Sentences like these leave me so confused. I'm at this point right now in the lessons where it's so difficult,I'm just flipping out on it, it's unbelievably difficult. I mean really,who says sentences like that? Some of the sentences we
are given in this whole program or really stupid! Why not give us every day commentary of what you might ask in passing of what need be? I know, I realize you're doing it to drum it in the head for memory sake, it's all laid out very well, but make it be more realistic for a question to be asked ... ETC ... As in,.... everyday speak! Forget about the linguistics part of it for me,I'm just totally lost with that! I think I've really hit a wall here to this level. I love it and it's fun, but it sure is difficult. wow!!! Most of my problem for keeping the memory bank happening is I don't study enough of it.I only hit on it once in a while when I have the time and so there are long periods where I don't study and then other periods where I study a lot. But now that I've gotten to this point of where I'm at, it's bewildering!!! And for immigrants, they think English is hard? Maybe it harkens back to The druids thing of "gift of the gab" in ancient time!!Aye,Begorrah.......
I dare say, it is not the Irish troubling you, some translations violate English grammar rules. This shouldn't be, else, students who are not native English speakers are being taught faulty English in the process. I think translation must be loyal to content, not to form, not necessarily. I must add that even a good native speaker will start wondering if he has missed on something and the faulty translations are indeed correct. They are not. The intention to reflect the Irish structure is good, so long as the target language rules are observed. We do want to become better and better at our new languages, but not at the expense of our native or mother tongues.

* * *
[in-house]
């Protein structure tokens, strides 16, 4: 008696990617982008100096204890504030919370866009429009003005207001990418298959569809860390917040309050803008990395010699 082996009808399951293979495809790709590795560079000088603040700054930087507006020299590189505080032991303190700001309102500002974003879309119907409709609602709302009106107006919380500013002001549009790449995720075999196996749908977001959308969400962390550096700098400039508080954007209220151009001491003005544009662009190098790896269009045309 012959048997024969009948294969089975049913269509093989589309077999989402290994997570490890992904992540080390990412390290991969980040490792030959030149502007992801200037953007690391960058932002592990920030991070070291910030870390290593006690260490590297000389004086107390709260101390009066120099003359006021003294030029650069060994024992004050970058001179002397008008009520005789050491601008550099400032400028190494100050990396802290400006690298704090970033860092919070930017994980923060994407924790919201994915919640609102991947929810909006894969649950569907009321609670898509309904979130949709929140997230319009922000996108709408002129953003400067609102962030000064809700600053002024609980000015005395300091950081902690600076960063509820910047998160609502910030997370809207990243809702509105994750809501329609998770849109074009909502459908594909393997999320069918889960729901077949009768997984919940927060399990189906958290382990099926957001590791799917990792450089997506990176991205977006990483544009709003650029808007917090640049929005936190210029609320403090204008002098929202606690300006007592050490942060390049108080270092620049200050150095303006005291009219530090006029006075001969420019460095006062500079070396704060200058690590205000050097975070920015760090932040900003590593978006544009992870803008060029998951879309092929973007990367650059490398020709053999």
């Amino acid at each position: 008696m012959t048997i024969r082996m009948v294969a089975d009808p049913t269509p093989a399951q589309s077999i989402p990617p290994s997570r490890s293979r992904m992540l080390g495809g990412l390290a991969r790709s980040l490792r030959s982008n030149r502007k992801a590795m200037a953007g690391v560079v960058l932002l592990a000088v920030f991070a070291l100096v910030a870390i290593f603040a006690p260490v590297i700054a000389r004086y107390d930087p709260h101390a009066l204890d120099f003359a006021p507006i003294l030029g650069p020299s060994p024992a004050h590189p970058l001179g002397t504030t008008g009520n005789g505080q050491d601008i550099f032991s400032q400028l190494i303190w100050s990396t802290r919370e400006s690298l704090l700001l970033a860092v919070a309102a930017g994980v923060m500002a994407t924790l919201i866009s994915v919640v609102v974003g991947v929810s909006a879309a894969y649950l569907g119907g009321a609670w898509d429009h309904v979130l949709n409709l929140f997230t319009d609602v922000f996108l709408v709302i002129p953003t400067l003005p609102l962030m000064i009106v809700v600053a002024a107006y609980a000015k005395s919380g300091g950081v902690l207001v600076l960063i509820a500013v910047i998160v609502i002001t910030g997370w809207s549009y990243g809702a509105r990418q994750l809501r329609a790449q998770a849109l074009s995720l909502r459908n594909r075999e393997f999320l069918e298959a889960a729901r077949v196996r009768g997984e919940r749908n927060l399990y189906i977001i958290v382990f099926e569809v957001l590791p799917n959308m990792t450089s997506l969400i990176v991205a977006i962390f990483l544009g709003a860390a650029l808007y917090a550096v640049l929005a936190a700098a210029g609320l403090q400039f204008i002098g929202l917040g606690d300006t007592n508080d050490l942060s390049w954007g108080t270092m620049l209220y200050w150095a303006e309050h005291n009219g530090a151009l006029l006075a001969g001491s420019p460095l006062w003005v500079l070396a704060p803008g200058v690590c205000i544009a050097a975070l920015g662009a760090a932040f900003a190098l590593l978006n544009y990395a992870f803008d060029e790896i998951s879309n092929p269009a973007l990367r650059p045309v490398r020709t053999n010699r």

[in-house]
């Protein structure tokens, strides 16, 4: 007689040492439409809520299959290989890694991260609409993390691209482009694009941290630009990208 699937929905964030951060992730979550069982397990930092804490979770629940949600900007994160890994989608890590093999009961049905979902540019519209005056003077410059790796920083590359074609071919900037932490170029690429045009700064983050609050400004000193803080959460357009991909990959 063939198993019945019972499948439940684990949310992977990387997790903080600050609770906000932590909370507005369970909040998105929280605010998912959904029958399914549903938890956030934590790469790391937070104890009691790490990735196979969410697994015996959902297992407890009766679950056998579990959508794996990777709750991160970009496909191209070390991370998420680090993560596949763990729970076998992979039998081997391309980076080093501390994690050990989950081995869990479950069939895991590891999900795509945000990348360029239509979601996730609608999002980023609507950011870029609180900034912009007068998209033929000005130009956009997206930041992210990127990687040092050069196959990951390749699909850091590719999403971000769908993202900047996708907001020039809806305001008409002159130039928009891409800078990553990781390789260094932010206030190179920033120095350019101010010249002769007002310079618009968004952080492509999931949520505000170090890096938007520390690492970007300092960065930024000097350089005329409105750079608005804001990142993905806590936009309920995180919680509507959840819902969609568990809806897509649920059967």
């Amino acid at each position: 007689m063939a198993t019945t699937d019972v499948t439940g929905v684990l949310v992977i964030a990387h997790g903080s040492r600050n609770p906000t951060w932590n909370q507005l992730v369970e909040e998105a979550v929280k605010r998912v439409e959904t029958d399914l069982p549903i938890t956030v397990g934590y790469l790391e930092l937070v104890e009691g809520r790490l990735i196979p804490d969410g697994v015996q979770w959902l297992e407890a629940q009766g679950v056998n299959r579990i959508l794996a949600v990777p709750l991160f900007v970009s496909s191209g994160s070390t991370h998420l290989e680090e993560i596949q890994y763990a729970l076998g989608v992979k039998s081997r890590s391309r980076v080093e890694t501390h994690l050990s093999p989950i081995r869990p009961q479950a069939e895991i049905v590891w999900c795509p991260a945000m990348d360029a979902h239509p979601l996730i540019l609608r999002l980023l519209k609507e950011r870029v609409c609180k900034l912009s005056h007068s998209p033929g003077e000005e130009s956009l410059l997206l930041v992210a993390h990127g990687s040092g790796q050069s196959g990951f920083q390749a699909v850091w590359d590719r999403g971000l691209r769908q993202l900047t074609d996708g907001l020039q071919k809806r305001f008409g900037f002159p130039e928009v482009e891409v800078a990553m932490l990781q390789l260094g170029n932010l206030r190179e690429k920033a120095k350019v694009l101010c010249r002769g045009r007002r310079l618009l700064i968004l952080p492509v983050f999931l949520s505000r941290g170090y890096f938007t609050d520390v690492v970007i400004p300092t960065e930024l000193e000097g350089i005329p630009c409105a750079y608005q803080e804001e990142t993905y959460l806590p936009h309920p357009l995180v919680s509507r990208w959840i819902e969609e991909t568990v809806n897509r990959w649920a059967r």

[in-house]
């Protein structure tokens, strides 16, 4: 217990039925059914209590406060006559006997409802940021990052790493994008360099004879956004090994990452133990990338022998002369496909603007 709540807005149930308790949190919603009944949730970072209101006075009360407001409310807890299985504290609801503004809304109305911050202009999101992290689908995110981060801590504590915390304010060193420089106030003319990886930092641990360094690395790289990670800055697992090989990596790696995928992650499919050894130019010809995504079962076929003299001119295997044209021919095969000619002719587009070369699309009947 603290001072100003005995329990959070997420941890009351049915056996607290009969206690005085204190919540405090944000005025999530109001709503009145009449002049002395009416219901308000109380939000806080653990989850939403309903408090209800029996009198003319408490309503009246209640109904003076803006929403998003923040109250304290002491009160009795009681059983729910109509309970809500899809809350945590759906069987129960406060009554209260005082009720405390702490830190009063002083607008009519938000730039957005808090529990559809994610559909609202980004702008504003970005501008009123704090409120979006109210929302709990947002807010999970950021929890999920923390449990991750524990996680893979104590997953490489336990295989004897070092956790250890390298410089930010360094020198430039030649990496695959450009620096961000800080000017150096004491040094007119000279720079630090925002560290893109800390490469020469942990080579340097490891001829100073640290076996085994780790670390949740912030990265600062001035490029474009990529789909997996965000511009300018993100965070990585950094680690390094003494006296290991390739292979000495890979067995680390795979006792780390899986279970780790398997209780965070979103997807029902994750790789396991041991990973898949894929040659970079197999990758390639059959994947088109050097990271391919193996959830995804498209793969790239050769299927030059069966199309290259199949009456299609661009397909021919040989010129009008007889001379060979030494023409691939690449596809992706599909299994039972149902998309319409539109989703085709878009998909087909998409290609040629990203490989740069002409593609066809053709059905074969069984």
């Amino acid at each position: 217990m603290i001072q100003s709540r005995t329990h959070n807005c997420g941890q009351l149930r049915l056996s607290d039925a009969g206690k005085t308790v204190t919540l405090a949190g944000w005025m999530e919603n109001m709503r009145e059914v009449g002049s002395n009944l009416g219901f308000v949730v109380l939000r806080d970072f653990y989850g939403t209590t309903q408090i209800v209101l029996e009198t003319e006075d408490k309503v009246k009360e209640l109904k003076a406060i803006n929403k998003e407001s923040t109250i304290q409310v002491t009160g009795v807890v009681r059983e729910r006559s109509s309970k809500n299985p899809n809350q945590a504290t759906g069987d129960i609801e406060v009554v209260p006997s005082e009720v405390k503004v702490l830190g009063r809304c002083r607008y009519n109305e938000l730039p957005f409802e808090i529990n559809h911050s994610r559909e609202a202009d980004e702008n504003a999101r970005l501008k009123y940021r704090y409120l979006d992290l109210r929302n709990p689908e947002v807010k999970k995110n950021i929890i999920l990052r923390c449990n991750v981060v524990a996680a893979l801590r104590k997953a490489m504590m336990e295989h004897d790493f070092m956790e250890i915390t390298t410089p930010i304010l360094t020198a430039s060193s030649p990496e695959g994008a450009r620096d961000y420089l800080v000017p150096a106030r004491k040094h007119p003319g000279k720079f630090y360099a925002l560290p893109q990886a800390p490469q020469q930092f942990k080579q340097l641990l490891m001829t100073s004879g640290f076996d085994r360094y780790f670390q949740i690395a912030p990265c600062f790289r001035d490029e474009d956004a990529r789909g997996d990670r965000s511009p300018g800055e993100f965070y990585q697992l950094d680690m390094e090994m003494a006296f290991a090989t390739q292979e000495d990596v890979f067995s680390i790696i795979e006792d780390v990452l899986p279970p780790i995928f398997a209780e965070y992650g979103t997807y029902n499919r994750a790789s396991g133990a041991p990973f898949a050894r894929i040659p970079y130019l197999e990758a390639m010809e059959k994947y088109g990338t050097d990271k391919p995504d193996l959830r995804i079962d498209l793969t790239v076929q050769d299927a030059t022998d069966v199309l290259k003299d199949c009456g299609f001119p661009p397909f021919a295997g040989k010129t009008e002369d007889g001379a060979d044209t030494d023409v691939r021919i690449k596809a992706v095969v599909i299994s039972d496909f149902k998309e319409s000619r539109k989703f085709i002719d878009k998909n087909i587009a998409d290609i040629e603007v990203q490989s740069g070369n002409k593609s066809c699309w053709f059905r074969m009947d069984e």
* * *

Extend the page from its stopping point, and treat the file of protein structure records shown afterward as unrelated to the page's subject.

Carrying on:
I don't see "the" in tá dath buí air.
Before you argue that it could be "he has on a yellow colour", I'll just point out that an Irish speaker will interpret tá dath buí ar as "it's yellow" (or "it's yellow in colour" if you want to be more literal). ar simply isn't interpreted as "on" in this construction.
There are lots of situations where Irish uses a definite article and English doesn't, and there are some situations where English uses a definite article and Irish doesn't, so word-for-word translations aren't always a reliable guide, but in this case, it makes a difference.
Is dath buí é is a poor attempt at a literal translation of an English idiom - a béarlachas.
One of the problems with it as a translation is that "yellow" is an adjective in "it is yellow", and you don't use the copula when using an adjective to describe a noun. Of course, dath is a noun, but then it's obvious that Is dath buí é is actually saying that the thing you are describing is a colour - it's not a banana, or a canary or a submarine, it's a colour, and the colour happens to be buí.